(Minghui.org) On October 26, the United States Embassy and Consulates in China published the Chinese version of the “2019 Country Reports on Human Rights Practices: China (Includes Hong Kong, Macau, and Tibet)” on its website. The report detailed human rights violations by the Chinese Communist Party (CCP), calling attention to the CCP's persecution of Falun Gong, including forced organ harvesting from Falun Gong practitioners.

Originally released in English by the U.S. Department of State on March 11, 2020, the Chinese translation of the human rights report helps Chinese citizens better understand U.S. policy with regard to China. 

The Chinese version of the 2019 Human Rights Report on China was published on the website of the U.S. Embassy and Consulates in China. 

A Long List of Human Rights Violations

The Executive Summary of the report presents a long list of the CCP's human rights violations. In addition, the CCP’s extensive control of China’s state apparatus is outlined, to explain how much such tyranny operates. 

According to the report, “Significant human rights issues included: arbitrary or unlawful killings by the government; forced disappearances by the government; torture by the government; arbitrary detention by the government; harsh and life-threatening prison and detention conditions; political prisoners; arbitrary interference with privacy; substantial problems with the independence of the judiciary; physical attacks on and criminal prosecution of journalists, lawyers, writers, bloggers, dissidents, petitioners, and others as well as their family members.”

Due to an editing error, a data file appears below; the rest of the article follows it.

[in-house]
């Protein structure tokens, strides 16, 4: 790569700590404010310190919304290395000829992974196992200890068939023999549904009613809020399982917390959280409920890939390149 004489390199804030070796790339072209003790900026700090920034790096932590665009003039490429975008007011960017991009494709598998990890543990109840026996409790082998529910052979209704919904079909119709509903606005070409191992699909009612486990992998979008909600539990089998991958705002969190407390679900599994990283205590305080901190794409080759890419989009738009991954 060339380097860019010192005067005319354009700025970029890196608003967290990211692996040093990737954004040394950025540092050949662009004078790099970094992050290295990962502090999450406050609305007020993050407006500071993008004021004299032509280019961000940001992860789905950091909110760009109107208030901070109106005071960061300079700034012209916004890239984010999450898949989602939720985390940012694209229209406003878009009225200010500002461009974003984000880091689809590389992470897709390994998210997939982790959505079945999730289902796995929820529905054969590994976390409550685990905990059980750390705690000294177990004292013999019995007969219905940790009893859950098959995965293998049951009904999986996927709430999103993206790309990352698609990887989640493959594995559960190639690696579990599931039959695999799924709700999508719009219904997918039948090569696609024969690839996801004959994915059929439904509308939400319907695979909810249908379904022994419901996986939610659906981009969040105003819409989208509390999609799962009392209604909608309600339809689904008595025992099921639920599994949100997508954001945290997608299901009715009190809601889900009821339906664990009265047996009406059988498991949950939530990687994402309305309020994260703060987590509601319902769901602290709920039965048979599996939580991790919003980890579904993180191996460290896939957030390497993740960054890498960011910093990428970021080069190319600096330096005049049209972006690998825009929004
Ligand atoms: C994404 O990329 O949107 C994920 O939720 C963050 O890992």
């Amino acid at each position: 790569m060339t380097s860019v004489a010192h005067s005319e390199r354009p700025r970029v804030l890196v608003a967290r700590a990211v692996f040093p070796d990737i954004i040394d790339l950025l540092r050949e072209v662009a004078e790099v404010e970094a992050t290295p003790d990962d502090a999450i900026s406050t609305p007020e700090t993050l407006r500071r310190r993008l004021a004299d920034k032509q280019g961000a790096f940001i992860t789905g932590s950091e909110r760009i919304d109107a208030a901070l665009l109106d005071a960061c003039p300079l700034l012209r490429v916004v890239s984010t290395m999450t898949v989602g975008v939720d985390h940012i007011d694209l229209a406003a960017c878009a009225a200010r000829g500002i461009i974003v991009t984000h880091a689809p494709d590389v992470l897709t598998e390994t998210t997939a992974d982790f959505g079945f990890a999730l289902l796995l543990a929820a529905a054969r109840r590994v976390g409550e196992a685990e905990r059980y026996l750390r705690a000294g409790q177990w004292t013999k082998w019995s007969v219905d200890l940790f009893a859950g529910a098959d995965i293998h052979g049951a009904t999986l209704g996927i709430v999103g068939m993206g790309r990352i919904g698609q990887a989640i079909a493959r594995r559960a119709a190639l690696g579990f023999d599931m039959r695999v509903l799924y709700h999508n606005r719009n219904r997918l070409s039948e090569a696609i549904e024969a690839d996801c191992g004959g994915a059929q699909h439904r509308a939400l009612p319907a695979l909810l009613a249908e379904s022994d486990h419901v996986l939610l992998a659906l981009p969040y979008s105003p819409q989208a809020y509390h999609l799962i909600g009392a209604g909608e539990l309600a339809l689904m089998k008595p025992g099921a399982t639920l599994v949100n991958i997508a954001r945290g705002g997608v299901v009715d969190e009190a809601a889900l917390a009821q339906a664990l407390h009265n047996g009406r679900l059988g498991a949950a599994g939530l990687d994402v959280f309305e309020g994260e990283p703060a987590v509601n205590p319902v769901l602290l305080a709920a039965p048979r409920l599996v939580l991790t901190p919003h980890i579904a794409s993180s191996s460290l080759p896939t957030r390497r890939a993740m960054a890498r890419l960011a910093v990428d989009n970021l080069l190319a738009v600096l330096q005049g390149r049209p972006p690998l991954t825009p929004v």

The report also noted other forms of human rights violations, such as censorship of information and blocking of websites deemed threatening to the CCP, prohibition of peaceful assembly, and suppression of freedom of belief. 

“Ultimate authority rests with the CCP Central Committee’s 25-member Political Bureau (Politburo) and its seven-member Standing Committee,” explained the report. More specifically, the domestic security agencies include the Ministry of State Security, the Ministry of Public Security, and the People’s Armed Police.

Forced Organ Harvesting

The report also mentions the issue of forced organ harvesting including from Falun Gong practitioners. 

As stated in the report, “One Australian National University study of PRC official statistics of organ donations said there was ‘highly compelling evidence’ based on statistical forensics that the data was ‘falsified.' Furthermore, the research paper argued that the government’s organ transplant program involved donations from ‘nonvoluntary donors who are marked down as ‘citizen donors.’” 

The report's findings are consistent with the final judgment issued by The Independent Tribunal into Forced Organ Harvesting of Prisoners of Conscience in China, a “‘People’s Tribunal’ created, as others have been, to make a decision about an important issue of public concern not dealt with elsewhere.” This Tribunal conducted an investigation into forced organ harvesting and found “direct and indirect evidence of forced organ harvesting” in China. This was based on “extraordinarily short waiting times” and “massive infrastructure development of facilities and medical personnel for organ transplant operations.”